Date: May 31, 2013
By BosNewsLife Asia Service with BosNewsLife's Stefan J. Bos
LAHORE, PAKISTAN (BosNewsLife)-- A Pakistani court on Friday condemned police for the way they investigated the rape of a Christian girl and rejected the main Muslim suspect's request to be released on bail, a leading attorney told BosNewsLife.
The Lahore High Court also "scolded the chief police investigator for not mentioning the second suspect. He was not prosecuted, perhaps because of corruption or pressure from local powers," said attorney Sardar Mushtaq Gill.
Another court also questioned police pressure on the family of 15-year-old Fouzia Bibi, who was raped January 25 by two armed Muslim men, Gill said. The Judicial Magistrate Feroz Wala Court in Sheikhupura District therefore ordered the release of her father's cousin Alam Ashiq, a Christian, who was "arrested on [false] charges filed against [other] unknown persons six months ago," Gill added.
"Police told the girl's father that Ashiq would be released if he compromised with the rapists and made sure they wouldn't be prosecuted," the attorney explained.
Gill, director of advocacy group Legal Evangelical Association Development (LEAD), said he was hopeful that the suspects would be punished.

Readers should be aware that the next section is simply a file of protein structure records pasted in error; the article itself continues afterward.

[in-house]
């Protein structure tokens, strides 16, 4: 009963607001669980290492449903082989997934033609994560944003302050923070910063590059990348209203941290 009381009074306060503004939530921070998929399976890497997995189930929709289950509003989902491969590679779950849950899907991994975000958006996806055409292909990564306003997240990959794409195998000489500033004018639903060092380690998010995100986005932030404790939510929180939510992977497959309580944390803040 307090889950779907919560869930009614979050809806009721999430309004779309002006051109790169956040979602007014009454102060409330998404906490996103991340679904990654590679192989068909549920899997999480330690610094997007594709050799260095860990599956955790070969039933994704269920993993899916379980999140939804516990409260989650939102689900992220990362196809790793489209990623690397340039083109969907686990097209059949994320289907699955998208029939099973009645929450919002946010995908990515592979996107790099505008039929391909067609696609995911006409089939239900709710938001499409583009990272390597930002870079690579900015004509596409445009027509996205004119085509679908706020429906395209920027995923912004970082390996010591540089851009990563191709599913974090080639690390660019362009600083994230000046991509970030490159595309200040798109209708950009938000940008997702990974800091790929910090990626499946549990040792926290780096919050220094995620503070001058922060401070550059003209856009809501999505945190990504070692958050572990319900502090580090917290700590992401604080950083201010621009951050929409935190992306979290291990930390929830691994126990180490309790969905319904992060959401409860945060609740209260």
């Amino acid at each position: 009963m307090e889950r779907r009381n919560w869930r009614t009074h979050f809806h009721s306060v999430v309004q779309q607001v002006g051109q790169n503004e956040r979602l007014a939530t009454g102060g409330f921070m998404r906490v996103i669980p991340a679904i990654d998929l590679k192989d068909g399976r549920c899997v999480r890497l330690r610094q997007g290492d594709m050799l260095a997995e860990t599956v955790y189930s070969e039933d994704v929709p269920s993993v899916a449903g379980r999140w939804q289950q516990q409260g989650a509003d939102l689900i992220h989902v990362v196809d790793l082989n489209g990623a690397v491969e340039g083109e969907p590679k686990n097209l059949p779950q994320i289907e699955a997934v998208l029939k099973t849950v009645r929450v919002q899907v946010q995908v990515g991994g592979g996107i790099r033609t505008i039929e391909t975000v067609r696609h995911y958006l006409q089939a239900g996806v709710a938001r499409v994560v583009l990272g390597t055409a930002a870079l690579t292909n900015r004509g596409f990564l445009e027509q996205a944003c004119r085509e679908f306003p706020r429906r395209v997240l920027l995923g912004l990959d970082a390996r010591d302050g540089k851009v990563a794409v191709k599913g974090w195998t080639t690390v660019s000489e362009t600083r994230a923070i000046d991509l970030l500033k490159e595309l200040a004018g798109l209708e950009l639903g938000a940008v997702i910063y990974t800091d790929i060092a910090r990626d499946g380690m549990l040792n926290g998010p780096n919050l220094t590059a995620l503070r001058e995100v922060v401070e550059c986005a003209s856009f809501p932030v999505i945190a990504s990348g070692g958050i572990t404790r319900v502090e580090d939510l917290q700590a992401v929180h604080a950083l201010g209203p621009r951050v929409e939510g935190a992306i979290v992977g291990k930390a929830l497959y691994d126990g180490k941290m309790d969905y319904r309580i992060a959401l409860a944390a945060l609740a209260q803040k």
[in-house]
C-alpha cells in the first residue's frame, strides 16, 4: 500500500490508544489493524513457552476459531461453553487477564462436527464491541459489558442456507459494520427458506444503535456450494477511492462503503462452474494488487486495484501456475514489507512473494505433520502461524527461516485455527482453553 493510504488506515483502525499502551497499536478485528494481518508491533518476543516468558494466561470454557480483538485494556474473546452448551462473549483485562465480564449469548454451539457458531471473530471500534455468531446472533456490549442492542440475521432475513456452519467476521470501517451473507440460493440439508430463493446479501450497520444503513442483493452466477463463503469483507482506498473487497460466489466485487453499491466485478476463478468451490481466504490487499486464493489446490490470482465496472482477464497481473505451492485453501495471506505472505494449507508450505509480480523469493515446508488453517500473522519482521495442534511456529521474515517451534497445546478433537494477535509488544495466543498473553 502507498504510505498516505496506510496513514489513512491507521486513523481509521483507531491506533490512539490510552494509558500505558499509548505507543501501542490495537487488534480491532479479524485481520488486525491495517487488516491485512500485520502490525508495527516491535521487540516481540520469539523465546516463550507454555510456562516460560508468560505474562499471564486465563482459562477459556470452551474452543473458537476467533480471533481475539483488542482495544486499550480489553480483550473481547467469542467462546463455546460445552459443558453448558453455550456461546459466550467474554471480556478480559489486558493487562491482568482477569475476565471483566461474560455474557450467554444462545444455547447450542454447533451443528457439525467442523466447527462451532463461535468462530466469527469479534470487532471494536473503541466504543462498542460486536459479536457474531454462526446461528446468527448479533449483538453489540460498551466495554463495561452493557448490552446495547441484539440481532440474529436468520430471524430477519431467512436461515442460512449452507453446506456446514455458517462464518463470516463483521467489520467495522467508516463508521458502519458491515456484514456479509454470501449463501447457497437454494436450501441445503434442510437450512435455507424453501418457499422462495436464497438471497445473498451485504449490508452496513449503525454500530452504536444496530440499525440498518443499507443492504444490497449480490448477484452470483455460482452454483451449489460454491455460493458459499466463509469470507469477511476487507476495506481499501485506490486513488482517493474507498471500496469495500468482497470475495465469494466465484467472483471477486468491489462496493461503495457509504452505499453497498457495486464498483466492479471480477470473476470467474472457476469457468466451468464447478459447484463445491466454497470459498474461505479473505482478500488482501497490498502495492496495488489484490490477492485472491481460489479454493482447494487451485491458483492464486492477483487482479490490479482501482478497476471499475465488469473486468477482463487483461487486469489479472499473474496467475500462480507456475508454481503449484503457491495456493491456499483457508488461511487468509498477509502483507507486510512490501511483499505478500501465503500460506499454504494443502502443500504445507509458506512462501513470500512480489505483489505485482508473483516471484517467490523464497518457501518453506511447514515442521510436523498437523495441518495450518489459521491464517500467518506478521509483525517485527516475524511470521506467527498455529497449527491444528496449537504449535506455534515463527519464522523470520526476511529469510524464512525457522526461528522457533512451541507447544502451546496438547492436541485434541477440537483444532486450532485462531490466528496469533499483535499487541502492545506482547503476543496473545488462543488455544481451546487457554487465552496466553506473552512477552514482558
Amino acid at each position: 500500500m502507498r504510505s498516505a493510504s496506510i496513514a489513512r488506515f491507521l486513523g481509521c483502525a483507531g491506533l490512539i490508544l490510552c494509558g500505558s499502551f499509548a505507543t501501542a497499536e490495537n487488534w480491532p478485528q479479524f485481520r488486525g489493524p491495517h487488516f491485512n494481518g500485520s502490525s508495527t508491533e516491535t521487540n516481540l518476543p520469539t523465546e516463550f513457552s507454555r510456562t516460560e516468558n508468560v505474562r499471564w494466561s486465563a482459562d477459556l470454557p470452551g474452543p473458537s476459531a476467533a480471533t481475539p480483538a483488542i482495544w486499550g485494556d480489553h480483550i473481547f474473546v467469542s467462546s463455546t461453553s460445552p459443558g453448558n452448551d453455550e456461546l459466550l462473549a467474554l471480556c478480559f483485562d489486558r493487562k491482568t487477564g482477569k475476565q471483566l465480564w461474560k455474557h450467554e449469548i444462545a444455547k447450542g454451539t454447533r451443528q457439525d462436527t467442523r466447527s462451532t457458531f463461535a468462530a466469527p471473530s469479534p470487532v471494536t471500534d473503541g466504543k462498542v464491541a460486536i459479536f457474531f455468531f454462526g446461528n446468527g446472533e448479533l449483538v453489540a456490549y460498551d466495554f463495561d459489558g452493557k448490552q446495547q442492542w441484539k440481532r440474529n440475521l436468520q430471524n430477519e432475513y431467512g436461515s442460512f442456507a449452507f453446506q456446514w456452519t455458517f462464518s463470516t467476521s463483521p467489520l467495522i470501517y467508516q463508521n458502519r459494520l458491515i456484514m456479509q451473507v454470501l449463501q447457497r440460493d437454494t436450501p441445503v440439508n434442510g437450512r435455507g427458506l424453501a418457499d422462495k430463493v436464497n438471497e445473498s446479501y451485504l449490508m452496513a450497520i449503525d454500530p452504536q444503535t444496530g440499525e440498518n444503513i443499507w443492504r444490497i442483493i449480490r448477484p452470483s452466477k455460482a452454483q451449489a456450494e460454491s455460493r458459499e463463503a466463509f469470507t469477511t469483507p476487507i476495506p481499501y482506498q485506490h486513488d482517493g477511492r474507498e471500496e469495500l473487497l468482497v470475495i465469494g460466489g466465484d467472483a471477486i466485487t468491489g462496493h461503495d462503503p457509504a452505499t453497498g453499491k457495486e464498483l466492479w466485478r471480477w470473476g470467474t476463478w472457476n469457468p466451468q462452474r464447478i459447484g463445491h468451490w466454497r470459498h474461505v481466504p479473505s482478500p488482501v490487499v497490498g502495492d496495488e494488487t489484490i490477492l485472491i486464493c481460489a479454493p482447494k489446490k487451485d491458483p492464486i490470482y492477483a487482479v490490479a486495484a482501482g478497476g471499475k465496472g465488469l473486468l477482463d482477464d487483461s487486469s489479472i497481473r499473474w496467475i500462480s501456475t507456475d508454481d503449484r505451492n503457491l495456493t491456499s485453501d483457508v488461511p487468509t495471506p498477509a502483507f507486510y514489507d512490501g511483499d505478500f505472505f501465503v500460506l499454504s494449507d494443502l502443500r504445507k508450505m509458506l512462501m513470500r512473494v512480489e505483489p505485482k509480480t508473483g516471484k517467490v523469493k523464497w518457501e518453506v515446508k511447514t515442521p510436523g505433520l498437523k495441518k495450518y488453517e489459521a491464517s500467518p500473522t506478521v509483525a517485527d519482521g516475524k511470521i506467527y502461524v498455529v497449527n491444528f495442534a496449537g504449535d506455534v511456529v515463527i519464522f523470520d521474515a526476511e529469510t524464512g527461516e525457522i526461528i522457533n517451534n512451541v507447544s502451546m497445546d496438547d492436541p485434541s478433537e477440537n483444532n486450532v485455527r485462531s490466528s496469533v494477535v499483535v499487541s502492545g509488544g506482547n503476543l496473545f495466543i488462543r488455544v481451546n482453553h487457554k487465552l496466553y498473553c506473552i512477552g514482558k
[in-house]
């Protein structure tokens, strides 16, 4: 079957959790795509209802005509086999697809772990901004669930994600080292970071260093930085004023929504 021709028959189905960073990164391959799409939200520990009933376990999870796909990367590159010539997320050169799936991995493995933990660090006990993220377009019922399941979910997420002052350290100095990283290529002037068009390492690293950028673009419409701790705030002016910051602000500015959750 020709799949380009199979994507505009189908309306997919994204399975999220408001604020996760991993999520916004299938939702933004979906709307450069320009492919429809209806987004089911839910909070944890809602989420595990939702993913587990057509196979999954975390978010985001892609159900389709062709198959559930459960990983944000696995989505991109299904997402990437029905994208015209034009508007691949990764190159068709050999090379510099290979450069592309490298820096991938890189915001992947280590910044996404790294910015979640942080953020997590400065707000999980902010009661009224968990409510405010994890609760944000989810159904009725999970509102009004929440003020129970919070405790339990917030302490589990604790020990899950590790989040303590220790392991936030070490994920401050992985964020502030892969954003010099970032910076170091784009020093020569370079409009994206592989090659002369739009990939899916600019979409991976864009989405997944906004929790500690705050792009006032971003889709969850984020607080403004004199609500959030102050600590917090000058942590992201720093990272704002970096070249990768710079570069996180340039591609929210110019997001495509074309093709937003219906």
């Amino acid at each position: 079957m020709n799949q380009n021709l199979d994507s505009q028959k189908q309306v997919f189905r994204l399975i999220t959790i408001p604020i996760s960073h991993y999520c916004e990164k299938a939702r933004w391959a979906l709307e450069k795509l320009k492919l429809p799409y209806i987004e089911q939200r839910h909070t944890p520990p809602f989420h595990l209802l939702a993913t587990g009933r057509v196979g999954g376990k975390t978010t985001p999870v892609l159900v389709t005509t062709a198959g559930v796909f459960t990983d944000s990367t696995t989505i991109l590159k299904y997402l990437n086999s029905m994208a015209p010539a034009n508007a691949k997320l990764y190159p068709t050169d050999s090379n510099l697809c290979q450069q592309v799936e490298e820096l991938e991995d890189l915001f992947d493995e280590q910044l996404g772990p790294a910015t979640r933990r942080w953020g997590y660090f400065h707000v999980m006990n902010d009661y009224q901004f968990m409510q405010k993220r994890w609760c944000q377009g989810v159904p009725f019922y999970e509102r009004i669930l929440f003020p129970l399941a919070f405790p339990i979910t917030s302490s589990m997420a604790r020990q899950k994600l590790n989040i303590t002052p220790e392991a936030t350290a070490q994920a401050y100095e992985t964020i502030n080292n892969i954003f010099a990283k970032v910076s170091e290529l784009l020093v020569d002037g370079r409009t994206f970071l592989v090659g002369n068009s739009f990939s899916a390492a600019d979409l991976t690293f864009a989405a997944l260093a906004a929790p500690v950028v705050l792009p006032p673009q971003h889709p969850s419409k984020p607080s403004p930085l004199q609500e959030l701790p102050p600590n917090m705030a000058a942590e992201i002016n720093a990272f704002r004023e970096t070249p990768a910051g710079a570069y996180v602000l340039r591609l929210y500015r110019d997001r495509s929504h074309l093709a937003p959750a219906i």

The rape allegedly happened after the girl was abducted by two Muslim men while bringing milk to the family's landlord in Roday village of Kasur district.
Suspects Sher Muhammad and Shabir, who were armed with pistols, "raped and tortured" her in a room, Gill said. "No one could hear the cries of the minor girl as she was raped and left unconscious," added Gill, who defends the victim and her family.
In general, BosNewsLife publishes names of victims of abuse and suspects only if they are identified publicly.
The trial, which resumes next month, has underscored wider concerns about the abuse of Christian women and girls in Pakistan, who are often forced to marry with Muslims and convert to Islam, according to rights activists.
Police have often been accused of complicity by refusing to properly investigate cases involving influential Muslims. Friday's Lahore High Court statements suggested that judges share those concerns in this heavily Islamic nation, Gill said. He had urged supporters to pray for the case.